Army Envisions Network of 2040
The service identifies innovations needed now to meet or beat the challenges of the future.
What will you be doing in 20 years? Have you planned that far ahead? As anyone who thought floppy disks or landlines would stand the test of time knows, predicting that far out is a challenge, especially when it comes to technology. But the U.S. Army has done just that, outlining its vision for an effective, modern enterprise network in the strategic document “Shaping the Army Network: 2025-2040.”
It might seem foolish to create plans now, knowing the hardware and software of today hardly will resemble their successors in a few short years. Yet that is precisely why government leaders must strategize now. The Army recognizes that waiting until 2025 to design its network would be far too late. In this highly dynamic environment, change is the only constant, and organizations must embrace rather than resist it. The Army’s approach will let soldiers fight in joint, interagency and multinational environments. Its vision identifies five areas where the service needs leap-ahead technologies and network capabilities: dynamic transport, computing and edge sensors; data to decisive action; human cognitive enhancement; robotics and autonomous operations; and cybersecurity and resiliency. It seeks to provide resilient decision-making capabilities and knits together every aspect of the military sphere—from individual soldiers on the battlefield to leaders half a world away.
While it is unlikely that businesses will be able to foster each and every one of the innovation needs listed, at least the Army’s document sets in motion an ambitious and worthwhile goal for a “unified field theory” that gives industry a start. It is a call to action for the service, the federal government and the information technology industry to develop a system that meets or beats the challenges of the future.
Among those challenges will be moving network security front and center. One reason today’s networks are vulnerable to attack is because during the early days of the Internet, before anyone really knew what it could become, security was not an issue. If pioneering scientists and engineers had known how the Internet would evolve, they likely would have “baked in” security and used networking components to build and enforce security policies. Much of the present conversation about security revolves around protecting data integrity and ownership. Some say that as long as data is encrypted, systems are secure. But, as threats become more sophisticated, a new approach to security is critical—and it starts with leveraging the network itself as a point of enforcement.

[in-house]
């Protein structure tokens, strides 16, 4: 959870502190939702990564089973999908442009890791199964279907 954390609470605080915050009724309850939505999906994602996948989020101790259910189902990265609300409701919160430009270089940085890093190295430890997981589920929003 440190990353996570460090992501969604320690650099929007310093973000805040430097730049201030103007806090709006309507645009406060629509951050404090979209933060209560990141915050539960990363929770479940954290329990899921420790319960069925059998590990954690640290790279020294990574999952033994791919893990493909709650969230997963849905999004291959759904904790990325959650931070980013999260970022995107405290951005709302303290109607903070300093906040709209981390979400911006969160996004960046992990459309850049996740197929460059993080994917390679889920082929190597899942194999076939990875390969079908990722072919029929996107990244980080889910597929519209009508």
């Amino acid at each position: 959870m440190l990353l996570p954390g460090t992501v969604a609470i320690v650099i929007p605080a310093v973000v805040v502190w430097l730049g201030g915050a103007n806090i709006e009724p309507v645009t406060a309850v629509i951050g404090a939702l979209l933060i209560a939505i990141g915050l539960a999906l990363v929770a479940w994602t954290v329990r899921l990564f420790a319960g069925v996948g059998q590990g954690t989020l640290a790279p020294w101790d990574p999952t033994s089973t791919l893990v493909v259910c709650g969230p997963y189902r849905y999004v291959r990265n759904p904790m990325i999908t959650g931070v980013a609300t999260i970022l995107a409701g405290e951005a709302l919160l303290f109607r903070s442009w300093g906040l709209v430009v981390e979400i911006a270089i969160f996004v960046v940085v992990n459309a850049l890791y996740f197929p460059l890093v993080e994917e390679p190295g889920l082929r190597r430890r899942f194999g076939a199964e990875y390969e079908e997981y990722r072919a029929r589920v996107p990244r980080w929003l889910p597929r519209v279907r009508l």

As networking has evolved, platforms have been stitched together to accommodate the increasing use of applications. While applications have become more complex and interdependent, platforms also have expanded their functionality and are now programmable, delivering services and adapting to requirements. The emergence of software-defined networking accompanied by virtualization means that open source, standardization and network automation in a multi-vendor, multinational environment are essential building blocks for the Army’s effort toward “dynamic transport.” But what will these transport methods be? Will they rely on wires and fiber or new and emerging technologies?
Achieving dynamic transport requires a seamless combination of many transit methods. Some may be in use now, including transmission technologies such as radio frequency, satellite, fiber, microwave and Wi-Fi. Others include the much-anticipated fifth-generation (5G) mobile networks, which are still in the planning stages, as well as undeveloped technologies. Many transit methods will have enduring relevance, while others will be migrated to next-generation technologies.